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Written by John R. Vile, last updated on September 19, 2023

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In Tucker v. Texas, 326 U.S. 517 (1946), the Supreme Court ruled that a town manager could not prohibit door-to-door canvassing in a town owned by the national government in Hondo, Texas. The case was decided on the same day that the Court handed down its ruling in Marsh v. Alabama, in which it invalidated the conviction of an individual who had distributed literature on a public sidewalk in a “company town.” (Image of Hondo, TX, in 1944 via Wikimedia Commons, public domain)

In Tucker v. Texas, 326 U.S. 517 (1946), the Supreme Court ruled that a town manager could not prohibit door-to-door canvassing in a town owned by the national government. The case was decided on the same day that the Court handed down its ruling in Marsh v. Alabama, in which it invalidated the conviction of an individual who had distributed literature on a public sidewalk in a “company town.”

 

Texas town manager asked Jehovah’s Witness to leave town for soliciting

 

The Texas penal code contained a provision that made it an offense for any “peddler or hawker of goods or merchandise” to refuse to leave the premises after being asked to do so by the owner or possessor. The town manager of the Hondo Navigation Village—a town in Medina County owned by the United States and rented to individuals engaged in defense activities—had asked a Jehovah’s Witness minister canvassing door-to-door to leave the municipality. The minister refused to do so, denying that he was a “peddler” and citing constitutional protections of press and religion. His conviction by the justice court of Medina County was upheld by the Medina County Court. The Supreme Court reversed the lower court rulings.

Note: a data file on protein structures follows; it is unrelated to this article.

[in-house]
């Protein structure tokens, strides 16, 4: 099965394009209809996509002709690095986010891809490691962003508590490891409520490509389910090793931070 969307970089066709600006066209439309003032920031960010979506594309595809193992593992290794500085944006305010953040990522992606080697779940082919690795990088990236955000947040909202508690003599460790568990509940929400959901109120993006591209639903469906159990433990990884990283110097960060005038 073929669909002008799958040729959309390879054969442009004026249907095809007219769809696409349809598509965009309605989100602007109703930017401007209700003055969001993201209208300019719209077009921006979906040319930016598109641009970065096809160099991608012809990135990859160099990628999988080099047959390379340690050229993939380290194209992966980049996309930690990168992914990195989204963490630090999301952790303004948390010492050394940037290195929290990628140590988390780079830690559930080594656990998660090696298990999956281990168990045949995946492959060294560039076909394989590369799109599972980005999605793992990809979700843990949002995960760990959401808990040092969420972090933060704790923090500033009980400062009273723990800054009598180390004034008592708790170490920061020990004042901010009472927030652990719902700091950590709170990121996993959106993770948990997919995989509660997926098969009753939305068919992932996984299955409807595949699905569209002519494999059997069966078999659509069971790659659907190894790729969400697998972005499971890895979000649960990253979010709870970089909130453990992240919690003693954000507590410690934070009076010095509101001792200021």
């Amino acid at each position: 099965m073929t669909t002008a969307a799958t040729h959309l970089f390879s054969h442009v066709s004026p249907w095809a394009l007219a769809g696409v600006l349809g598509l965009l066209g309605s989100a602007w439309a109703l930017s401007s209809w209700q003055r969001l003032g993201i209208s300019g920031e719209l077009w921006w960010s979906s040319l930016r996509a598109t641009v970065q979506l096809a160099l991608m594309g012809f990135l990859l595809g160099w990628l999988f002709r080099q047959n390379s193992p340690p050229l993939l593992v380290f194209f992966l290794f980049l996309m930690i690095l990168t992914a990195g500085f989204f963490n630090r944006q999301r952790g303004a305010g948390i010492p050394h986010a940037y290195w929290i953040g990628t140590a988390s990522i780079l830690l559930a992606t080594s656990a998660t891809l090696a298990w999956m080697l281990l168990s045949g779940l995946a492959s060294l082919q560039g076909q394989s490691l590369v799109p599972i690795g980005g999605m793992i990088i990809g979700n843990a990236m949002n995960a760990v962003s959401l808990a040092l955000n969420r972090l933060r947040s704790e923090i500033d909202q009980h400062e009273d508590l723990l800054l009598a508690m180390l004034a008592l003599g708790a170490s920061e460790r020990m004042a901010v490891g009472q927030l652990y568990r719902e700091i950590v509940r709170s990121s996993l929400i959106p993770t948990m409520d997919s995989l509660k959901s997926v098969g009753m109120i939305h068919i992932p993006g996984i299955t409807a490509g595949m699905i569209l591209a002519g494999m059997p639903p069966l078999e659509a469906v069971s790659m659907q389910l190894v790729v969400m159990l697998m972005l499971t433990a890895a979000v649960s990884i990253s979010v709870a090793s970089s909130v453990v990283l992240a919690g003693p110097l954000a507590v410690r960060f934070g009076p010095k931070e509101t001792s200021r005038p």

Court said town could not prohibit door-to-door canvassing

 

Writing for the Court, Justice Hugo L. Black noted the status of the town, observing that “the only difference between this case and Marsh v. Alabama is that here instead of a private corporation, the Federal Government owns and operates the village.” He observed that Congress had not adopted legislation and the housing authority regulations did not contain language indicating any desire to restrict First Amendment freedoms in the village.

 

Justice Felix Frankfurter authored a brief concurring opinion focusing on congressional intent. Chief Justice Harlan Fiske Stone and Justices Stanley Reed and Harold Burton dissented, arguing that the town had not been intended for general public use. They cited the dissent in Marsh in making their case. Justice Robert H. Jackson did not participate in the decision.

 

John Vile is a professor of political science and dean of the Honors College at Middle Tennessee State University. He is co-editor of the Encyclopedia of the First Amendment. This article was originally published in 2009.

 

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